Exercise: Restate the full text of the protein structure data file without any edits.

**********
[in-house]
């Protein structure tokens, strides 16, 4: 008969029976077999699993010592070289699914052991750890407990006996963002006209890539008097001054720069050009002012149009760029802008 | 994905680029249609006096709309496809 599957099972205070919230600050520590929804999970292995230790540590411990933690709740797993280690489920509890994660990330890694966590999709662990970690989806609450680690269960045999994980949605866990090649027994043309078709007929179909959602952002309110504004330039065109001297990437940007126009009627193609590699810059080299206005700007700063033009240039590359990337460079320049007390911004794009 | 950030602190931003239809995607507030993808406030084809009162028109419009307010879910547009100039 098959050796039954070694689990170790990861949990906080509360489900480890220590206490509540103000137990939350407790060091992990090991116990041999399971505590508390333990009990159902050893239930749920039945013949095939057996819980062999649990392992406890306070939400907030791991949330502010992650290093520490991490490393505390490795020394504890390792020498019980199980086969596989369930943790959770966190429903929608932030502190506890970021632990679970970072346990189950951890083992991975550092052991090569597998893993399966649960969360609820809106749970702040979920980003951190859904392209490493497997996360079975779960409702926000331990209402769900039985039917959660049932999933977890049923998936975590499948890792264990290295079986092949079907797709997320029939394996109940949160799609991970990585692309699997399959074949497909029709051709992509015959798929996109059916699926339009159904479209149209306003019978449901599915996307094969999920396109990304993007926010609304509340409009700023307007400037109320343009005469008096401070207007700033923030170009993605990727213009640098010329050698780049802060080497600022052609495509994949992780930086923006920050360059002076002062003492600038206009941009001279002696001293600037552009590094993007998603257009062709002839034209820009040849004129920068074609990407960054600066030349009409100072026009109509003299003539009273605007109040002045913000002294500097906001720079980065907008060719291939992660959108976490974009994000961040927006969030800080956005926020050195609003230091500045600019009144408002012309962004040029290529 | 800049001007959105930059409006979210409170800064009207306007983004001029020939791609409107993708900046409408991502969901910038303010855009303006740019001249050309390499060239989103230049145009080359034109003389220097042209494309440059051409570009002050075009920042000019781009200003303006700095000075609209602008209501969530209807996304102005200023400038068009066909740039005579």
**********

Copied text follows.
[in-house]
């Protein structure tokens, strides 16, 4: 008969029976077999699993010592070289699914052991750890407990006996963002006209890539008097001054720069050009002012149009760029802008 | 994905680029249609006096709309496809 599957099972205070919230600050520590929804999970292995230790540590411990933690709740797993280690489920509890994660990330890694966590999709662990970690989806609450680690269960045999994980949605866990090649027994043309078709007929179909959602952002309110504004330039065109001297990437940007126009009627193609590699810059080299206005700007700063033009240039590359990337460079320049007390911004794009 | 950030602190931003239809995607507030993808406030084809009162028109419009307010879910547009100039 098959050796039954070694689990170790990861949990906080509360489900480890220590206490509540103000137990939350407790060091992990090991116990041999399971505590508390333990009990159902050893239930749920039945013949095939057996819980062999649990392992406890306070939400907030791991949330502010992650290093520490991490490393505390490795020394504890390792020498019980199980086969596989369930943790959770966190429903929608932030502190506890970021632990679970970072346990189950951890083992991975550092052991090569597998893993399966649960969360609820809106749970702040979920980003951190859904392209490493497997996360079975779960409702926000331990209402769900039985039917959660049932999933977890049923998936975590499948890792264990290295079986092949079907797709997320029939394996109940949160799609991970990585692309699997399959074949497909029709051709992509015959798929996109059916699926339009159904479209149209306003019978449901599915996307094969999920396109990304993007926010609304509340409009700023307007400037109320343009005469008096401070207007700033923030170009993605990727213009640098010329050698780049802060080497600022052609495509994949992780930086923006920050360059002076002062003492600038206009941009001279002696001293600037552009590094993007998603257009062709002839034209820009040849004129920068074609990407960054600066030349009409100072026009109509003299003539009273605007109040002045913000002294500097906001720079980065907008060719291939992660959108976490974009994000961040927006969030800080956005926020050195609003230091500045600019009144408002012309962004040029290529 | 800049001007959105930059409006979210409170800064009207306007983004001029020939791609409107993708900046409408991502969901910038303010855009303006740019001249050309390499060239989103230049145009080359034109003389220097042209494309440059051409570009002050075009920042000019781009200003303006700095000075609209602008209501969530209807996304102005200023400038068009066909740039005579």